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Miracle On The Cuyahoga
bkoganbing13 August 2009
Major League was six years too early in its prophecy for success for the Cleveland Indians. I'm old enough to remember when they had a good team back in the Fifties. When I was just a small kid, large Municipal Stadium known without affection as mistake on the lake used to have 70,000 plus crowds because the Indians had such players as Bob Feller, Lou Boudreau, Joe Gordon, and Satchel Paige. But when that team went bad, the larger the stadium and they had the largest in baseball looked all the more empty.

Terry Pluto wrote a book on the history of the Indians failure called The Curse Of Colavito. In 1959 the Indians finished a respectable second to the White Sox in the pennant race that year with Casey Stengel's Yankees having an inexplicable bad season and a distant third. Rocky Colavito led the American League in home runs and he was the most popular fellow in Cleveland. He became one of a select group of Major Leaguers that year to hit four home-runs in one game. And he was traded to the Detroit Tigers for the batting champion, Harvey Kuenn. It was never the same for Cleveland.

Which takes us to the futile Indians of 1989 as futile in real life as they start on screen. The team comes into the possession of a new owner former showgirl Margaret Whitton. Her contract with the city specifies that if the team attendance dips below 700,000 for the season, she can move the team and she wants the warm sun of Miami instead of winters on the Cuyahoga River.

Building a winning team in baseball is a lot harder than what you see in Major League. But this collection of goofballs, misfits, and has beens actually get mad enough and start winning.

Major League has a nice collection of players playing ballplayers like veteran catcher Tom Berenger, narcissistic third baseman Corbin Bernsen, juvenile delinquent rookie pitcher Charlie Sheen known as Wild Thing for his lack of control, Wesley Snipes as center-fielder Willie Mays Hayes and Dennis Haysbert as a Santeria observing power hitter. It is the American League so Haysbert probably is the designated hitter. My favorite in the film is veteran manager James Gammon who pulls this collection together for a winning team.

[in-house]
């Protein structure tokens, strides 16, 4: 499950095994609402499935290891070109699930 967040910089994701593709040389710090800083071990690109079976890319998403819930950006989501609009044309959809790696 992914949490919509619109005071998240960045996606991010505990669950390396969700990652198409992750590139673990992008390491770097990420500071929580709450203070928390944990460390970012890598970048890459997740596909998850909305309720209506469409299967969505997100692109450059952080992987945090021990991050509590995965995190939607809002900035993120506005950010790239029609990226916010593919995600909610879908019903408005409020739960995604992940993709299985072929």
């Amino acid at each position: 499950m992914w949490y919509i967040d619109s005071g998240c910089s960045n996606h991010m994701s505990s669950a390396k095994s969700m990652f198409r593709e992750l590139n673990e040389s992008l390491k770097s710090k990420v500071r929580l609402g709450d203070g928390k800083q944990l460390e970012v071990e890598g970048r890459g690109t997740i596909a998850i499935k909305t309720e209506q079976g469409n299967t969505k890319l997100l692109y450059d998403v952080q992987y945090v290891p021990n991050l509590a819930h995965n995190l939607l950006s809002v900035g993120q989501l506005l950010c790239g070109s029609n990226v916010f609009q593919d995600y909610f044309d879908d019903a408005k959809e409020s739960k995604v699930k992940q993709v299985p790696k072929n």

Major League is a film for baseball and film fans it so nicely blends the interests. As for the Cleveland Indians when Municipal Stadium closed down and they got a new ballpark in Jacobs Field, they actually won a couple of pennants in 1995 and 1997. Of course the process to build the Indians wasn't half as entertaining as Major League is.
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Terrifc Crowd-Pleaser
Michael_Elliott29 February 2008
Major League (1989)

**** (out of 4)

Wonderful crowd-pleaser about a group of misfit baseball players who are thrown together by an owner who hopes they're bad enough so that she can relocate the team to a new city in the off season. The players of the Cleveland Indians find out about this and decide to give it their all to become winners. MAJOR LEAGUE really isn't anything that we haven't seen before in countless sports movies. We have the typical stereotypes and the clichéd story and we all know how it's going to end. With that said, who says you can't take something old and make it fresh and exciting? This here is without question one of the best comedies of the 80s and I really think it keeps getting better with age. The movie really has one terrific scene after another as one can't help but fall in love with these losers, their situation and of course you want to see them win. What works so well is that we're given a terrific cast with Tom Berenger and Charlie Sheen leading the way as the wise vet and the wild rookie. The two of them work perfectly well together and certainly help keep the film going at a fast pace. The supporting cast gives us wonderful work by Corbin Bernsen, Margaret Whitton, James Gammon, Wesley Snipes, Charles Cyphers, Dennis Haysbert, Chelcie Ross and Rene Russo. We also have the priceless Bob Uecker who turns in one of the memorable roles in sports film history. The film is perfectly directed by David Ward who perfectly plays up the various comedy routines but he also manages to packs some wonderful tension during the final ballgame as the Indians go up against the Yankees. MAJOR LEAGUE has non-stop laughs from start to finish but we even get a little side romance and of course plenty of dirty jokes. The R-rating really helps this film because it just seems like one of those macho movies where guys talk dirty and it's all wonderfully funny.
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Great group chemistry in lovable comedy
SnoopyStyle6 April 2014
Former exotic dancer Rachel Phelps (Margaret Whitton) is left as the new owner of the Cleveland Indians after the old owner died. She wants to move the team to Miami. The team has a lease with the city that has an escape clause if the attendance falls below 800,000. So she has gathered a team of the worst scrap heap players that she can find.